Paraben-Free-Safer or No?
Posted By: Lindsay Schroeder Posted In: Uncategorized Date Posted: May 12th, 2012 Comments: 7

Parabens in skincare products have been a controversy for quite a while now. Parabens are chemical compounds used as a preservative for food, skincare, and cosmetics. For skincare and makeup, parabens are synthetically made to help these products have a longer shelf life otherwise they are more susceptible to bacterial and fungi growth, which contaminates products. Parabens are found in almost every product from toothpaste to deodorant to cosmetics to moisturizers! Common paraben names on the ingredients list include methyl, ethyl, butyl, isopropyl, propyl, and isobutylparaben. Where did the concern of parabens stem from?

Well according to the Cosmetic Ingredient Review, some lab tests have shown a link between parabens and certain cancers, specifically breast cancer due to parabens copying the female sex endocrine hormone, estrogen, through a process called endocrine disruption. This process may lead to an increased risk of breast cancer but it is a heatedly debated topic. The FDA and European Commission believe parabens are safe enough to use in foods and cosmetics (though methyl is banned in Europe due to its toxicity), and the CIR believes they’re safe for use when the paraben concentration level is under 25 percent.

Certain parabens have been known to irritate very sensitive skin and has been thought to be the leading cause of dermatitis and other skin related issues. Those with severe allergies may notice some relief if they cut out the majority of skincare products with parabens.  Parabens can also seep into your bloodstream once soaked into your skin.  Unfortunately parabens are found in everything from the food we eat to the water we drink so it’s important to be pro-active in learning what to use and not use without becoming neurotic about it. Simply eliminating skincare and makeup with parabens and choosing organic foods when possible can make a world of difference .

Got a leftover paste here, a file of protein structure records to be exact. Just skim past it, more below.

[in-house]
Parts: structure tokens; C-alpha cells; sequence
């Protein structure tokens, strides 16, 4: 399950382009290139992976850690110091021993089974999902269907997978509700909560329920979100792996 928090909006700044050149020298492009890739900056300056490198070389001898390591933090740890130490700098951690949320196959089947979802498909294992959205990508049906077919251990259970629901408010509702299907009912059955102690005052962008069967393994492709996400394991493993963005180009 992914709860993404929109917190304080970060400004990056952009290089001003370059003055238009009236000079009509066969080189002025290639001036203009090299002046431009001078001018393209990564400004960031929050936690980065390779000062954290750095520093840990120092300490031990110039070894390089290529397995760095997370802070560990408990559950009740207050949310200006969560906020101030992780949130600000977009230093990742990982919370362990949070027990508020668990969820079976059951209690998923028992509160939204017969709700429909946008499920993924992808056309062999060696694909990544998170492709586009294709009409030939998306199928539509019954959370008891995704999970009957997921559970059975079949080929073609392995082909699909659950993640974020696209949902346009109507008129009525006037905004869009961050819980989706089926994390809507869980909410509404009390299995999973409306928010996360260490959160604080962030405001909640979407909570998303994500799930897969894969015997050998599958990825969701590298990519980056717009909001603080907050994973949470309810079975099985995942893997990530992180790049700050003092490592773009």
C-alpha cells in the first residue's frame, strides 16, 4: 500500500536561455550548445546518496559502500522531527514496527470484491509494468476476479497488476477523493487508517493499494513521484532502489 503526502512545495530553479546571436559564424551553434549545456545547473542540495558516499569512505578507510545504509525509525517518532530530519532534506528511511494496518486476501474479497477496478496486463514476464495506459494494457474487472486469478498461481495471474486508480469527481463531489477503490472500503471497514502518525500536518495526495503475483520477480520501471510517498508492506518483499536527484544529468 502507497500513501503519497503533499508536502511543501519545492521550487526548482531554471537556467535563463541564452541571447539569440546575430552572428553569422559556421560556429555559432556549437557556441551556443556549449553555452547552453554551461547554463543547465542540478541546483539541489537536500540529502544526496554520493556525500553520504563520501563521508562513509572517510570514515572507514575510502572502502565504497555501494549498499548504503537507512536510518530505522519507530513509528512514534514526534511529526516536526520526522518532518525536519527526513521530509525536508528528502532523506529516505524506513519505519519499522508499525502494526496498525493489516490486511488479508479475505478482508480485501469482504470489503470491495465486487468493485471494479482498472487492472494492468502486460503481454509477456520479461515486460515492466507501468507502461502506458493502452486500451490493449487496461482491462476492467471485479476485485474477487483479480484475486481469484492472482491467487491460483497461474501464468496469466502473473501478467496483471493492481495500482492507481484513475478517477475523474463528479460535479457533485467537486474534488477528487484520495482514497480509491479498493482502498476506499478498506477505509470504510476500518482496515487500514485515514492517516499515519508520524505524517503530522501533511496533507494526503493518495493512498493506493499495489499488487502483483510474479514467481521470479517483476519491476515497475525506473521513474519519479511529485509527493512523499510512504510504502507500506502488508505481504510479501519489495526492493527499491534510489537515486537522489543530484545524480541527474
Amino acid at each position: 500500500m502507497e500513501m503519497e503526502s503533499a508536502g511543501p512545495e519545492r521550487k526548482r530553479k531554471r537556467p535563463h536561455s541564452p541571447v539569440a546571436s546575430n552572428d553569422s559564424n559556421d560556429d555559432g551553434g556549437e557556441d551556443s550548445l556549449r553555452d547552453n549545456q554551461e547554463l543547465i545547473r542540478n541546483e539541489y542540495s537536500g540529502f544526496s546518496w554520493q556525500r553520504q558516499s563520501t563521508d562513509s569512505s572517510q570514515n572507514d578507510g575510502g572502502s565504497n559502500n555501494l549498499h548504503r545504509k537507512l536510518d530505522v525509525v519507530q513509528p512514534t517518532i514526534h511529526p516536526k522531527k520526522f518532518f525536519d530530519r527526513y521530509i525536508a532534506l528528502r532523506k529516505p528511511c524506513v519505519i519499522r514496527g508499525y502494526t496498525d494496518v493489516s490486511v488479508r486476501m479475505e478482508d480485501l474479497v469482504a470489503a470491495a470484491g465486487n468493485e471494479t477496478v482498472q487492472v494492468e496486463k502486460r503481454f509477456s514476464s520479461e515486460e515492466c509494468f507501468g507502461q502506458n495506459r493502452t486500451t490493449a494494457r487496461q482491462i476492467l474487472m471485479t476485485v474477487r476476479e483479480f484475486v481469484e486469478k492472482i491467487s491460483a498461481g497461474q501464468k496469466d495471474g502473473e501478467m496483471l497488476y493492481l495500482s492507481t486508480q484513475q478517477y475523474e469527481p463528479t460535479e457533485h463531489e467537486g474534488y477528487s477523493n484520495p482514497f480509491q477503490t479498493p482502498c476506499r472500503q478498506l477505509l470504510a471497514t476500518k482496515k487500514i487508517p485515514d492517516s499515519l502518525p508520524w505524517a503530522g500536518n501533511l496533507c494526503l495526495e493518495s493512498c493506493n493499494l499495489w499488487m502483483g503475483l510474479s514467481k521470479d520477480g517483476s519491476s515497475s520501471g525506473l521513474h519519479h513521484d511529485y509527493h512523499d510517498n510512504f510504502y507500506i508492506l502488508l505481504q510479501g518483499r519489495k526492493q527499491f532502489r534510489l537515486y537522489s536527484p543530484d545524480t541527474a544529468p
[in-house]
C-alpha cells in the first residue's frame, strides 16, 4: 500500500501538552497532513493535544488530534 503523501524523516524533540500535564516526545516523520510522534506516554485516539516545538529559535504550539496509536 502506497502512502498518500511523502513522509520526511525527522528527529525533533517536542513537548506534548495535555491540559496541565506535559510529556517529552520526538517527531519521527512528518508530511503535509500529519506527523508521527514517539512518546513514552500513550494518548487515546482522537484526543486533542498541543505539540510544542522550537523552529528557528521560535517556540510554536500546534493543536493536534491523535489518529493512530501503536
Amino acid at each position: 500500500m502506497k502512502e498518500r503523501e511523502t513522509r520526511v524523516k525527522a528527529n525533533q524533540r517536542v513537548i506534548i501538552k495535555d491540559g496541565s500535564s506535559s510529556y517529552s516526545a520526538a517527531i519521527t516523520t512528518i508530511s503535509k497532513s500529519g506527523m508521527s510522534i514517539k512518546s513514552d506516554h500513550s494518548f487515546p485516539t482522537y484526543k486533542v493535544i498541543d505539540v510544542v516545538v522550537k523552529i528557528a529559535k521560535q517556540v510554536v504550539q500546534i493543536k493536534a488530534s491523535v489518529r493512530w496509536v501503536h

Many skincare and cosmetic companies are strictly paraben-free and the makeup seems to last a long time without the need of parabens. Honestly, no one should own or use makeup or skincare if it’s more than a year old anyways! A large build-up of dirt and oils will definitely contribute to negligent skincare if you are using old makeup or skincare! It’s also beneficial to use products that are hypoallergenic because they tend to be more gentle on sensitive skin. Make simple changes to your lifestyle and eliminate certain paraben-induced products when possible and we at Acne Skin Site know your body will thank you!

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7
Comments

Let the discussion begin!


  • mayra - May 17, 2012 at 12:10 am - Reply

    I always look for paraben-free makeup, skincare products and food. I need to watch what I topically put on my skin because it’s very sensitive and breaks out with many ingredients. I have noticed that now that I pay attention to what I put on my face, I can tell which products cause my skin to get hives and cut them out, helping my skin majorly. It would be wonderful if all makeup and skincare products were paraben-free.

  • Kim - May 17, 2012 at 11:43 pm - Reply

    Can you recommend a cosmetic company that makes Paraben free make-up and skin products.

  • Christina - January 15, 2013 at 12:55 am - Reply

    thank you for this article ..we would like to crrdit you and recreate this for our blog .. We are a Paraben Free skincare & spa products company for children’s ..we love sharing your mask on our facebook page ..thank you !!

  • Deepa - May 11, 2014 at 8:20 am - Reply

    I am surprised at how this Paraben phobia has swooped the world in the past few years.
    Some site even claim that paraben is soaked by the skin and causes cancer specifically breast cancer.
    If it is so then if someone else puts on a large amount of paraben product like a chemical sunblock and then jumps in a pool, the chances of it diluting in the water and effecting other are high …or not?
    And what about soaps and body washes, when we are taking warm shower and our pores are more susceptible of in taking the paraben in these products…?

  • Deepa - May 11, 2014 at 8:23 am - Reply

    Also you wrote The FDA and European Commission believe parabens are safe enough to use in foods and cosmetics (though methyl is banned in Europe due to its toxicity), and the CIR believes they’re safe for use when the paraben concentration level is under 25 percent.”

    Well the nivea products originated from EUROPE but they still contain methyl paraben and it doesnt mention in what percentage in the ingredients’ list.

    Can you please clarify? Why are they still using it in products like Nivea or Johnson’s baby products if they are so harmful ?

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